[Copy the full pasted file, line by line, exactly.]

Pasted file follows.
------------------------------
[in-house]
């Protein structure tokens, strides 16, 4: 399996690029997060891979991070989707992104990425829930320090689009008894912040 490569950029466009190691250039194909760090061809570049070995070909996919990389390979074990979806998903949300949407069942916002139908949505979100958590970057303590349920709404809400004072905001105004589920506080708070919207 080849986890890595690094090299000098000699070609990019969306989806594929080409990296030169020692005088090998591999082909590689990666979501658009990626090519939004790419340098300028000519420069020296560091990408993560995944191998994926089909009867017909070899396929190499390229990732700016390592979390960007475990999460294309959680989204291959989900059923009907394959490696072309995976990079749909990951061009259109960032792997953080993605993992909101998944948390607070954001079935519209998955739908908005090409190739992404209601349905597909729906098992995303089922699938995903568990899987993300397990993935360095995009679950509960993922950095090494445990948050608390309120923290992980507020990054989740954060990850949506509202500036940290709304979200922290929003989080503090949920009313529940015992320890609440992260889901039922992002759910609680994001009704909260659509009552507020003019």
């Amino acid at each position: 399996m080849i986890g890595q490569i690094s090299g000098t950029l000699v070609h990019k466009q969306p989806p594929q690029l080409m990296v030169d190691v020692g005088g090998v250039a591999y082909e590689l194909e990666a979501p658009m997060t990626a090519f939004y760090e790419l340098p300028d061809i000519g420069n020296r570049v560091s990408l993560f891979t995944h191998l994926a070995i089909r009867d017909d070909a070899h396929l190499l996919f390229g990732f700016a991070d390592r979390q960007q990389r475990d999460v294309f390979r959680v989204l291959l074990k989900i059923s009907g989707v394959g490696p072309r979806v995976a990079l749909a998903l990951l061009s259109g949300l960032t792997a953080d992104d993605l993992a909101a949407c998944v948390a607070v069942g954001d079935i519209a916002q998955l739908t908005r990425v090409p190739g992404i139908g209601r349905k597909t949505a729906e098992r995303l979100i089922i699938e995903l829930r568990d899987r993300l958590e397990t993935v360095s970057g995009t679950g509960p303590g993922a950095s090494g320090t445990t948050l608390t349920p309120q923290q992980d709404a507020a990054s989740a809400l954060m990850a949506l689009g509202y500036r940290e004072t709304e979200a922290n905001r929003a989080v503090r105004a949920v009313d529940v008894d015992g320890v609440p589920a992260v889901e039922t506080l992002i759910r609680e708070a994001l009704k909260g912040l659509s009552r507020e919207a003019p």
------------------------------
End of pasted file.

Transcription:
[in-house]
């Protein structure tokens, strides 16, 4: 399996690029997060891979991070989707992104990425829930320090689009008894912040 490569950029466009190691250039194909760090061809570049070995070909996919990389390979074990979806998903949300949407069942916002139908949505979100958590970057303590349920709404809400004072905001105004589920506080708070919207 080849986890890595690094090299000098000699070609990019969306989806594929080409990296030169020692005088090998591999082909590689990666979501658009990626090519939004790419340098300028000519420069020296560091990408993560995944191998994926089909009867017909070899396929190499390229990732700016390592979390960007475990999460294309959680989204291959989900059923009907394959490696072309995976990079749909990951061009259109960032792997953080993605993992909101998944948390607070954001079935519209998955739908908005090409190739992404209601349905597909729906098992995303089922699938995903568990899987993300397990993935360095995009679950509960993922950095090494445990948050608390309120923290992980507020990054989740954060990850949506509202500036940290709304979200922290929003989080503090949920009313529940015992320890609440992260889901039922992002759910609680994001009704909260659509009552507020003019």
């Amino acid at each position: 399996m080849i986890g890595q490569i690094s090299g000098t950029l000699v070609h990019k466009q969306p989806p594929q690029l080409m990296v030169d190691v020692g005088g090998v250039a591999y082909e590689l194909e990666a979501p658009m997060t990626a090519f939004y760090e790419l340098p300028d061809i000519g420069n020296r570049v560091s990408l993560f891979t995944h191998l994926a070995i089909r009867d017909d070909a070899h396929l190499l996919f390229g990732f700016a991070d390592r979390q960007q990389r475990d999460v294309f390979r959680v989204l291959l074990k989900i059923s009907g989707v394959g490696p072309r979806v995976a990079l749909a998903l990951l061009s259109g949300l960032t792997a953080d992104d993605l993992a909101a949407c998944v948390a607070v069942g954001d079935i519209a916002q998955l739908t908005r990425v090409p190739g992404i139908g209601r349905k597909t949505a729906e098992r995303l979100i089922i699938e995903l829930r568990d899987r993300l958590e397990t993935v360095s970057g995009t679950g509960p303590g993922a950095s090494g320090t445990t948050l608390t349920p309120q923290q992980d709404a507020a990054s989740a809400l954060m990850a949506l689009g509202y500036r940290e004072t709304e979200a922290n905001r929003a989080v503090r105004a949920v009313d529940v008894d015992g320890v609440p589920a992260v889901e039922t506080l992002i759910r609680e708070a994001l009704k909260g912040l659509s009552r507020e919207a003019p």